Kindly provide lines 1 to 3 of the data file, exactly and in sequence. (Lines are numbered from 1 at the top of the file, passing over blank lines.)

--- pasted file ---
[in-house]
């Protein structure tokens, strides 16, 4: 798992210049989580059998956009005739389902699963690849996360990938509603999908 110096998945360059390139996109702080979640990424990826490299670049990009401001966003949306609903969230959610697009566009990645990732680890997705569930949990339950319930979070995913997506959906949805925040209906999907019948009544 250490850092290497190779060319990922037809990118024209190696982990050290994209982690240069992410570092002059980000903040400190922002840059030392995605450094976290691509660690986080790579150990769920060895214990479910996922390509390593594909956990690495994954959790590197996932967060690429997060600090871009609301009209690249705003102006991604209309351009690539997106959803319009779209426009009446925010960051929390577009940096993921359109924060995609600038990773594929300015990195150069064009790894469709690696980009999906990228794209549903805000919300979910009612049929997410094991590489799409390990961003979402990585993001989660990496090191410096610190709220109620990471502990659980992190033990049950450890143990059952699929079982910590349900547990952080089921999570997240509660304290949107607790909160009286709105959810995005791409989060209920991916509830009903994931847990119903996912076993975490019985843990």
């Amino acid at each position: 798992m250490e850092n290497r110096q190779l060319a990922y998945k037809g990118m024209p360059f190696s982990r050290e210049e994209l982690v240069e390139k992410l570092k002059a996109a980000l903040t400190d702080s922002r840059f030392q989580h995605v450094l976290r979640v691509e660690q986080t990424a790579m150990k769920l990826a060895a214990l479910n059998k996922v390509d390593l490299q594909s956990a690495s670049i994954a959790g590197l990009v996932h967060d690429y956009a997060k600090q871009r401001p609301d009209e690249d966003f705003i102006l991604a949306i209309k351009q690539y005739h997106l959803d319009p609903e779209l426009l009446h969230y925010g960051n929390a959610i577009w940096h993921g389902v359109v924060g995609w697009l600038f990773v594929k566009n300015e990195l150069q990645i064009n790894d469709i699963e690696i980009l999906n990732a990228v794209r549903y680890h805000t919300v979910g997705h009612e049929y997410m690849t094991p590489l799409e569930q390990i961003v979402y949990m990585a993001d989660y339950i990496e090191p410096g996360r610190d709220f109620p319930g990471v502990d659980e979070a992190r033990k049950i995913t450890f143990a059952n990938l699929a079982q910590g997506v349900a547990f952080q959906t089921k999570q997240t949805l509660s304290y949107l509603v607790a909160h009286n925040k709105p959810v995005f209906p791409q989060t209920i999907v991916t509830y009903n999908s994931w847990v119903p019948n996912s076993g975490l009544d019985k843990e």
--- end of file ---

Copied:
[in-house]
């Protein structure tokens, strides 16, 4: 798992210049989580059998956009005739389902699963690849996360990938509603999908 110096998945360059390139996109702080979640990424990826490299670049990009401001966003949306609903969230959610697009566009990645990732680890997705569930949990339950319930979070995913997506959906949805925040209906999907019948009544 250490850092290497190779060319990922037809990118024209190696982990050290994209982690240069992410570092002059980000903040400190922002840059030392995605450094976290691509660690986080790579150990769920060895214990479910996922390509390593594909956990690495994954959790590197996932967060690429997060600090871009609301009209690249705003102006991604209309351009690539997106959803319009779209426009009446925010960051929390577009940096993921359109924060995609600038990773594929300015990195150069064009790894469709690696980009999906990228794209549903805000919300979910009612049929997410094991590489799409390990961003979402990585993001989660990496090191410096610190709220109620990471502990659980992190033990049950450890143990059952699929079982910590349900547990952080089921999570997240509660304290949107607790909160009286709105959810995005791409989060209920991916509830009903994931847990119903996912076993975490019985843990």
């Amino acid at each position: 798992m250490e850092n290497r110096q190779l060319a990922y998945k037809g990118m024209p360059f190696s982990r050290e210049e994209l982690v240069e390139k992410l570092k002059a996109a980000l903040t400190d702080s922002r840059f030392q989580h995605v450094l976290r979640v691509e660690q986080t990424a790579m150990k769920l990826a060895a214990l479910n059998k996922v390509d390593l490299q594909s956990a690495s670049i994954a959790g590197l990009v996932h967060d690429y956009a997060k600090q871009r401001p609301d009209e690249d966003f705003i102006l991604a949306i209309k351009q690539y005739h997106l959803d319009p609903e779209l426009l009446h969230y925010g960051n929390a959610i577009w940096h993921g389902v359109v924060g995609w697009l600038f990773v594929k566009n300015e990195l150069q990645i064009n790894d469709i699963e690696i980009l999906n990732a990228v794209r549903y680890h805000t919300v979910g997705h009612e049929y997410m690849t094991p590489l799409e569930q390990i961003v979402y949990m990585a993001d989660y339950i990496e090191p410096g996360r610190d709220f109620p319930g990471v502990d659980e979070a992190r033990k049950i995913t450890f143990a059952n990938l699929a079982q910590g997506v349900a547990f952080q959906t089921k999570q997240t949805l509660s304290y949107l509603v607790a909160h009286n925040k709105p959810v995005f209906p791409q989060t209920i999907v991916t509830y009903n999908s994931w847990v119903p019948n996912s076993g975490l009544d019985k843990e």